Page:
April 4, 2008
  AIA Minnesota Announces 2007 Honor Awards

Summary: AIA Minnesota proudly announced seven honor award recipients at the chapter’s 73rd annual convention, held at Minneapolis’ International Market Square last November. The Honor Awards were reviewed in five categories: architecture, housing, interiors, restoration/renovation, and urban design/master planning. Jurors were David Dixon, FAIA, Goody Clancy, Boston; Victor “Trey” Trahan, FAIA, Trahan Architects, Baton Rouge; and Josh Shelton, AIA, el dorado architects, Kansas City. Mo. They reviewed the 117 project submissions from AIA Minnesota architecture firms.

The following seven projects won 2007 Honor Awards:

Project: Porter Boathouse, University of Wisconsin-Madison
Location: Madison, Wis.
Architect: VJAA
Client: The University of Wisconsin-Madison
The Porter Boathouse at the University of Wisconsin-Madison sets a new standard for the contemporary boathouse and rowing training center. Located on the shore of Madison’s Lake Mendota, the structure respects both the history and context of its site. Each of the three levels is expressed with a differentiating exterior material. Billowing sail-like roof forms and rooftop decks connect the building with its environment. “This is a simple yet elegant box echoing the Kimbell Art Museum, with lots of attention paid to solar orientation and natural ventilation,” the jury said. “Restraint is the source of its beauty.”
Photo © Paul Crosby.

Project: Clure Project
Location: Duluth, Minn.
Architect: Salmela Architect
Client: Tom and Patricia Clure, John Morrice and Judith Johnson, and David and Gladys Salmela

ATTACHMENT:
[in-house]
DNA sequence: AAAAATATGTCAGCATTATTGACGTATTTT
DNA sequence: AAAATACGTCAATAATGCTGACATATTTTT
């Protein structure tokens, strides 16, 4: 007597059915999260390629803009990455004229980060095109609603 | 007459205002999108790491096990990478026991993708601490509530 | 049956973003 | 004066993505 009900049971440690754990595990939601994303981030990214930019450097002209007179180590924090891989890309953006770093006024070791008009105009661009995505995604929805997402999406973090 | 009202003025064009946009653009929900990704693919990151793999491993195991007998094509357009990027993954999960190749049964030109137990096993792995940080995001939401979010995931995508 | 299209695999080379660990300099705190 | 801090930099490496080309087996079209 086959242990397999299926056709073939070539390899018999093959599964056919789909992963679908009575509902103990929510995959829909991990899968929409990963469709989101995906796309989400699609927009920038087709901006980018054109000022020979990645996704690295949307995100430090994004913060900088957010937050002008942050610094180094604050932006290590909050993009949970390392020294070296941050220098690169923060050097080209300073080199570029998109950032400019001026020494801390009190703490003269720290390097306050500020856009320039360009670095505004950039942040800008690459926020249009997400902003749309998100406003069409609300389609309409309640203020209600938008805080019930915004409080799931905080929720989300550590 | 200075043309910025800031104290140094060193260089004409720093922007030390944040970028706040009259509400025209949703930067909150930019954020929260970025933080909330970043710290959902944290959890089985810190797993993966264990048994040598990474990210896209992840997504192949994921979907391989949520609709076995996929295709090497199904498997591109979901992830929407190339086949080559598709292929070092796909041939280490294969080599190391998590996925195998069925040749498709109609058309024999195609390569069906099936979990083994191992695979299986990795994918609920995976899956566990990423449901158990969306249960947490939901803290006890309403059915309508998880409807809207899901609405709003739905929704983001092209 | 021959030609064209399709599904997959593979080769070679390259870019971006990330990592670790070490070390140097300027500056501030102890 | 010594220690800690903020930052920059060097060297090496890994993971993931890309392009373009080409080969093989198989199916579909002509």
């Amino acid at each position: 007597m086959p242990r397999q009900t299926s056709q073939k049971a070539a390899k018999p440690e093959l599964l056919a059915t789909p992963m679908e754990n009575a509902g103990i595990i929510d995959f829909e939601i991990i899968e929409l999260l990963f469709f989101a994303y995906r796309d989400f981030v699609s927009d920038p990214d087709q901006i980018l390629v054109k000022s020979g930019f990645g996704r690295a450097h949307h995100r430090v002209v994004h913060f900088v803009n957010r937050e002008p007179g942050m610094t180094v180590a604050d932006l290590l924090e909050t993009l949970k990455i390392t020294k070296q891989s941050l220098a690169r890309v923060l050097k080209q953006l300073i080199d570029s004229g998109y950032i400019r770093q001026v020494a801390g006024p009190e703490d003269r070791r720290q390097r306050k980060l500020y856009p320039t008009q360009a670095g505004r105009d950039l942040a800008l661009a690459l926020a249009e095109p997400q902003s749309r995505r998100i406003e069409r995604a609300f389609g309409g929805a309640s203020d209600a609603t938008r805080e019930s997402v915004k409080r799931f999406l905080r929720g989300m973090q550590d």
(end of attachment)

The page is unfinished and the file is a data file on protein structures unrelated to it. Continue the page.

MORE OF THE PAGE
The Clure Project compound, a set of three houses, suggests new ways of building and a new way of thinking about community. The three houses are an immediate standout—strikingly black amidst a neighborhood of mostly white homes. “It’s much harder to do an urban design project,” said architect David Salmela, FAIA. “You have to get creative within the rules of the system.” The jury pronounced the project strikingly new and yet somehow familiar. “The project beautifully demonstrates how to build new single-family homes in an existing neighborhood,” they said.
Photo © Peter Bastianelli-Kerze.

Project: The Lavin-Bernick Center for University Life, Tulane University
Location: New Orleans
Architect: VJAA
Client: Tulane University
VJAA’s new university center at Tulane University shows how a regional response to climate and community mixes well with abstract Modern aesthetic and ethic. The Lavin-Bernick Center embraces the social and environmental principles of much of pre-Modern architecture with a rigorous and minimalist aesthetic. “It’s our first major building to open in the post-Katrina era,” said Tulane President Scott Cowen at its dedication. “It’s a tribute to the resiliency of this university.” The jury noted that the center is “all about light and filtering and transparency.” As one juror noted: “It reminds me of the first time I walked into Renzo Piano’s Cy Twombly Gallery at the Menil Collection in Houston.”
Photograph © Paul Crosby.

Project: Plymouth Public Safety Building and City Hall
Location: Plymouth, Minn.
Architect: BKV Group
Client: City of Plymouth